Many inspectors use an inspection checklist, which has been previously agreed by all parties, and is designed to co-ordinate with the route of the tour. Items such as first aid boxes, regulation notices, accident books, working procedure files, safety shields on machinery, provision and use of safety equipment such as goggles, ear protectors, shoes etc., should all be included on the checklist and visually checked where appropriate. Where safety equipment has been provided but not used by an employee, this should also be recorded so that further action can result if considered necessary.
The route around the establishment should include all facilities including rest and toilet facilities and not just the working environment. The content of the inspections should therefore be well coordinated so that the time spent on carrying them out is used efficiently and effectively, avoiding any duplication where possible.
Whilst most people relate workplace inspections solely to safety, the joint inspection can be very useful for the inspectors to discuss other issues, such as working methods, whilst touring the establishment. Therefore, short discussions with appropriate staff may be permitted to discuss the issue with the person who carries out the task under discussion. The tour may highlight safety issues which the company cannot resolve using its own resources and management may need to confirm that they may be seeking external expertise to resolve the problem.
It is important that all comments and issues are formally recorded, and copies retained by all the inspectors not just as a record but to ensure that all items requiring immediate or future action are duly carried out by the agreed time, depending upon their importance and financial implications. Sample recording forms are available for downloading from the Health and Safety Executive’s and TUC’s websites.
Where the workplace is large and may include many diverse and distinct areas of work, it maybe that several managers and employee representatives are involved in carrying out inspections within their designated area. Clearly an inspection within an office area will be different to that carried out on the shop floor where heavy machinery and chemicals may be in use. In such a diverse working environment as this, it is important that all workplace inspection reports are brought together so that they can be monitored and analyzed to ensure that all valid problems are programmed, funded and resolved to all the parties’ satisfaction.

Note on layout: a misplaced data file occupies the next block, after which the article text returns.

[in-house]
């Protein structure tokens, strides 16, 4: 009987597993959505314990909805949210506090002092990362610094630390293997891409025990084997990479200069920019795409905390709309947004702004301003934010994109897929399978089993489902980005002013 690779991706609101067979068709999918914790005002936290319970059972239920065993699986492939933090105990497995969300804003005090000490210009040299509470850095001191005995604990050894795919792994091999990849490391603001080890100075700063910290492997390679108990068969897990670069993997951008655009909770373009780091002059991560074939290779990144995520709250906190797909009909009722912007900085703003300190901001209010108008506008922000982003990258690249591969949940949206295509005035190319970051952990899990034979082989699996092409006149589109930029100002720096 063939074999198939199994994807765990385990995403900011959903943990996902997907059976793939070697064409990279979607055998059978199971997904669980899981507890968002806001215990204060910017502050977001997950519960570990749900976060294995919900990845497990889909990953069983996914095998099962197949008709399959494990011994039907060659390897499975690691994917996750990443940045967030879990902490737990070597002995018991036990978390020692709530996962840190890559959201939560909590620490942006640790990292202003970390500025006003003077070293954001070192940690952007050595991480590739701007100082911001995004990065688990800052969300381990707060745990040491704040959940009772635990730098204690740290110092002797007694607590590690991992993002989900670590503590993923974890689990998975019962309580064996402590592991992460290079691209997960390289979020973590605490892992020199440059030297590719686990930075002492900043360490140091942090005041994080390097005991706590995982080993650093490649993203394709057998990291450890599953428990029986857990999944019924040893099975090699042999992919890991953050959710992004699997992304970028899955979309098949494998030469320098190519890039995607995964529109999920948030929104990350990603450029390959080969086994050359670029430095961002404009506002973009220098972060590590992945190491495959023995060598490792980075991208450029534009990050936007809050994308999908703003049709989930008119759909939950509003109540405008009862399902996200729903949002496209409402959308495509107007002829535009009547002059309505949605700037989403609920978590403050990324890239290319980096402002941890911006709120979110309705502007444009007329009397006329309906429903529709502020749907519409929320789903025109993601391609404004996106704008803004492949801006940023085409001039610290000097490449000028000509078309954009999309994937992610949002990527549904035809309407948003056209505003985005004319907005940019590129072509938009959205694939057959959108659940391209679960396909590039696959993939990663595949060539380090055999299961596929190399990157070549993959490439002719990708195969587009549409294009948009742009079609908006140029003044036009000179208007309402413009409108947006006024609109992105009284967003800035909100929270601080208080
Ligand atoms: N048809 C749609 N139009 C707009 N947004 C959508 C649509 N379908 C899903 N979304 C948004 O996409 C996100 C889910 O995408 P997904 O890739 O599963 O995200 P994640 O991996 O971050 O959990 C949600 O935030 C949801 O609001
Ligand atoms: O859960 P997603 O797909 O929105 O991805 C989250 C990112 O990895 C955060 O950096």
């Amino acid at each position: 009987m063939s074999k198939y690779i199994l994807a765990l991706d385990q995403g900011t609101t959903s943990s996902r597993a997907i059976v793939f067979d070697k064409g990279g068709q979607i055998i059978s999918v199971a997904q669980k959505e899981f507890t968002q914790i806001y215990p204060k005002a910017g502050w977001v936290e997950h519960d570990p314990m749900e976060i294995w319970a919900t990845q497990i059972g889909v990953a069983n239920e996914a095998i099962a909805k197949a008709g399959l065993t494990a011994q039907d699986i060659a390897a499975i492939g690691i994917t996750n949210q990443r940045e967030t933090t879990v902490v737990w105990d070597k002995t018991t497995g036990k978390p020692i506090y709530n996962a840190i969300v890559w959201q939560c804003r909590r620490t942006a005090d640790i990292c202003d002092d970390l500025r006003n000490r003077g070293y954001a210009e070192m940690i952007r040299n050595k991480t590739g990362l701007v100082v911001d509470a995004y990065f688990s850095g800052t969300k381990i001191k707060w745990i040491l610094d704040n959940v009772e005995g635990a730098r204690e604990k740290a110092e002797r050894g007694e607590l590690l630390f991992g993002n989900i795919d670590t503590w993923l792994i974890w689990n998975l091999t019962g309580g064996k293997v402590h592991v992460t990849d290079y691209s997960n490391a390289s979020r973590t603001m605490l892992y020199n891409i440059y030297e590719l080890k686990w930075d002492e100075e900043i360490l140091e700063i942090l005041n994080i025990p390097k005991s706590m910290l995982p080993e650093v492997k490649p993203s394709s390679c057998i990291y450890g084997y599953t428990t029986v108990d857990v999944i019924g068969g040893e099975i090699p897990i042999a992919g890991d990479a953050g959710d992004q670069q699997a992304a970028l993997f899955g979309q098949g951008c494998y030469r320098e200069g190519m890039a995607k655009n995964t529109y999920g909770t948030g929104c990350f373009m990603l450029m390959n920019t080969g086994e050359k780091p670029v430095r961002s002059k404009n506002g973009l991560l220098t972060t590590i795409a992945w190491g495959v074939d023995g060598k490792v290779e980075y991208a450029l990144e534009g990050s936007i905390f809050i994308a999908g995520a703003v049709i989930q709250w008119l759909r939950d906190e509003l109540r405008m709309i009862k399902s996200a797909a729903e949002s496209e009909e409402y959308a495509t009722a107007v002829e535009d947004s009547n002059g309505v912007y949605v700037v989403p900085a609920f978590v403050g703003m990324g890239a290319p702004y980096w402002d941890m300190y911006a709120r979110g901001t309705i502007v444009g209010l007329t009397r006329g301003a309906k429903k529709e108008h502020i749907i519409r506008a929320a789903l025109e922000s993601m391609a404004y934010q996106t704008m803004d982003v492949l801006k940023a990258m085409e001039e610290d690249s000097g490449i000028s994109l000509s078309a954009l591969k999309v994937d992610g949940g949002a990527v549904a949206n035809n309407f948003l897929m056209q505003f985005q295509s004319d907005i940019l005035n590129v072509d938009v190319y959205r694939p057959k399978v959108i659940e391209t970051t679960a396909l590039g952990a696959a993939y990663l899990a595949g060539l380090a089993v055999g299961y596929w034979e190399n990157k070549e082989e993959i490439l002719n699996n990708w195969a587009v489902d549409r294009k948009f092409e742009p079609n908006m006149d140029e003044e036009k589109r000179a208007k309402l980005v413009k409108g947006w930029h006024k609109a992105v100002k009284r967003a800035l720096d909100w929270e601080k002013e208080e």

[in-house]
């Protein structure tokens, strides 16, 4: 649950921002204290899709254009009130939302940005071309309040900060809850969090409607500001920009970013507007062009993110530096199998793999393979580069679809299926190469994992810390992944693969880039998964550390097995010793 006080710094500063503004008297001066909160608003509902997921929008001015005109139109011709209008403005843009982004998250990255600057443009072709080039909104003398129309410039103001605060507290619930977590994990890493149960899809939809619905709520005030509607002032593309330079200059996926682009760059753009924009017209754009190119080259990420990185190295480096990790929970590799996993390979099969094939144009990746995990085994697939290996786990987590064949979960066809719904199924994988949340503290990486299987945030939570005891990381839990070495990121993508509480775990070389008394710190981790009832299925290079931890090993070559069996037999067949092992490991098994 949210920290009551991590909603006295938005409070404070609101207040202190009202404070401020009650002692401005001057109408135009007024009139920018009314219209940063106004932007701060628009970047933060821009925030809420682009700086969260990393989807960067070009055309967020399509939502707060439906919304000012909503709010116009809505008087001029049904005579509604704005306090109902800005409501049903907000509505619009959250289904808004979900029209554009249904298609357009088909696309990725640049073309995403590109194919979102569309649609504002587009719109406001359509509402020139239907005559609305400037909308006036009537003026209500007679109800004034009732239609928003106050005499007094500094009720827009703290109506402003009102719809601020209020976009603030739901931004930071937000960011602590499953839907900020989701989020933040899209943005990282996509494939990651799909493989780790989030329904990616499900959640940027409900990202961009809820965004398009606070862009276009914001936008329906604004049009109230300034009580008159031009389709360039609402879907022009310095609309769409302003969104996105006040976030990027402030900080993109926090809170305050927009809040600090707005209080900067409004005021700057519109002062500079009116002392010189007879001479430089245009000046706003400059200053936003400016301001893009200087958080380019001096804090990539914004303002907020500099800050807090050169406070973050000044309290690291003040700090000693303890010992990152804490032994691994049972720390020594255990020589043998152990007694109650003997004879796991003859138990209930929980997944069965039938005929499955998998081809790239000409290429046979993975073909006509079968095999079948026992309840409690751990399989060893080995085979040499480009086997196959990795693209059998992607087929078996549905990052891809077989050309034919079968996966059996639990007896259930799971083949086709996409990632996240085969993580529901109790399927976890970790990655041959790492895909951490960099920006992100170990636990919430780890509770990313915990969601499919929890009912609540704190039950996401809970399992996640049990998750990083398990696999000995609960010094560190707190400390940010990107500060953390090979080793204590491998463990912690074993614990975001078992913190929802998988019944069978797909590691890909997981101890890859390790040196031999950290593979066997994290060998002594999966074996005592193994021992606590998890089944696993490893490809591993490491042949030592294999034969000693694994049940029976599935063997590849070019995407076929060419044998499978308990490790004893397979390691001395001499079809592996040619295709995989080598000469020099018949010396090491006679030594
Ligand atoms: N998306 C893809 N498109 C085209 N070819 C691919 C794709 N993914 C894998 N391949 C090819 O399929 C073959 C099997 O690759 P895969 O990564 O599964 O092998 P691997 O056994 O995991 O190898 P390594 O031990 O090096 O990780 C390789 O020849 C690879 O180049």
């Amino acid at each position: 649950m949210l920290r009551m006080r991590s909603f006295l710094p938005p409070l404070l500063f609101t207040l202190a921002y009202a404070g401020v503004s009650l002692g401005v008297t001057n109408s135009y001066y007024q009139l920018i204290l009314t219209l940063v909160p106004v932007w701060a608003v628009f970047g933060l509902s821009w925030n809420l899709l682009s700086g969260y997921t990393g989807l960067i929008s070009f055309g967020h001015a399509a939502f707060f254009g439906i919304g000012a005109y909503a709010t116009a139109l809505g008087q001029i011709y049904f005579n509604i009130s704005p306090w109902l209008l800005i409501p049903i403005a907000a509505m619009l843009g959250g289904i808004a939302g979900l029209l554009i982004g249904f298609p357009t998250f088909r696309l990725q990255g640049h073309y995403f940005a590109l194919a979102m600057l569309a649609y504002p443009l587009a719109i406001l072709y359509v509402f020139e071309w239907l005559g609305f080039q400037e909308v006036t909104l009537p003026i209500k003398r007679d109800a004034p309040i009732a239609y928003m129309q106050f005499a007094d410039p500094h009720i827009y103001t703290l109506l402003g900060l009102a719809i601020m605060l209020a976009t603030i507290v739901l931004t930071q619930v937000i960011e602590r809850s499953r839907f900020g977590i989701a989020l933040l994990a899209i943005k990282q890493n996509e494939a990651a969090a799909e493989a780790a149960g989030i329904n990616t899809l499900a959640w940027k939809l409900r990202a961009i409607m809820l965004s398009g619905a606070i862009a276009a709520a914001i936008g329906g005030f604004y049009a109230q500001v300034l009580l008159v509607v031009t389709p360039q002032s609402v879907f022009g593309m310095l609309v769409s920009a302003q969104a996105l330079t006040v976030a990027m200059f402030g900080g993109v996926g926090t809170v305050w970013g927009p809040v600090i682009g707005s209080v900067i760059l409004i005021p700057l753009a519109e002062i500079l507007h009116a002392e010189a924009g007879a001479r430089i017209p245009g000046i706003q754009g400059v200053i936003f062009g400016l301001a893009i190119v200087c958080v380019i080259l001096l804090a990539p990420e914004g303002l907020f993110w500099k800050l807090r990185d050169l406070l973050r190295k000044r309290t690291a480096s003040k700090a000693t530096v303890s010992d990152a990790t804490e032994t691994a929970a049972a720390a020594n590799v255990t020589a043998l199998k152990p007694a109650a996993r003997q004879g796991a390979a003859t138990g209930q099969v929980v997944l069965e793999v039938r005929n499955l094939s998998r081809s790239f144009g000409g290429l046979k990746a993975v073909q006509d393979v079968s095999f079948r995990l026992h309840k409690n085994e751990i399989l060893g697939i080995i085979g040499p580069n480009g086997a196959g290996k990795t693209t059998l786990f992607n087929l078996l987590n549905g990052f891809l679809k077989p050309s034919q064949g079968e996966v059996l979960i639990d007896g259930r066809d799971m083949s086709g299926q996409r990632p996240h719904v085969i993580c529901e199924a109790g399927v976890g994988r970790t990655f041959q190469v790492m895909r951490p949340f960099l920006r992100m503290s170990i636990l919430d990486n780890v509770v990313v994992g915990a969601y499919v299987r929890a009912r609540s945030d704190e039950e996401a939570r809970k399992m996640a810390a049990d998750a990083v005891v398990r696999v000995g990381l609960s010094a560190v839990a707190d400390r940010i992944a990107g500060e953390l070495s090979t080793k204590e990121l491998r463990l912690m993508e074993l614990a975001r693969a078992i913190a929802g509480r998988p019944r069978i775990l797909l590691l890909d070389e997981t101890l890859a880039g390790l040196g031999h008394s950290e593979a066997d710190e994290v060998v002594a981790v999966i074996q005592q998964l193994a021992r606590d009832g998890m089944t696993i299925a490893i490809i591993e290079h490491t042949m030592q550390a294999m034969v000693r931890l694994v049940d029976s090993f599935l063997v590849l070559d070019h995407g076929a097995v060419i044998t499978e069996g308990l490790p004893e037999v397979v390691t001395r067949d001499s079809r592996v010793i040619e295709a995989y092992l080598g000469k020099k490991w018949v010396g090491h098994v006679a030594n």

There will inevitably be additional workplace inspections, which may be arranged for either immediate attendance or within a very short period of time. These may result following a serious accident occurring in the workplace, a dispute on the shop floor about working methods or the sudden discovery of a dangerous material, such as asbestos, within a working environment. Such incidents also need to be well documented and followed up.
Inspections, in the main, are only visual as the inspectors will not be skilled or authorized to carry out physical checks. Examples of this are for electrical and fire safety. These will be carried out by skilled operatives at the required intervals and their inspection form should be given to management for action if appropriate. The employee’s representative should also be provided with a copy.
Workplace inspections evolve and improve over a period of inspections, as inspectors become more familiar with the work areas being inspected and with each other. No two inspections will be the same as the issues being concentrated on during one inspection will be different to the next. The important outcome is that all the important matters are noted, recorded and acted upon by the appropriate party,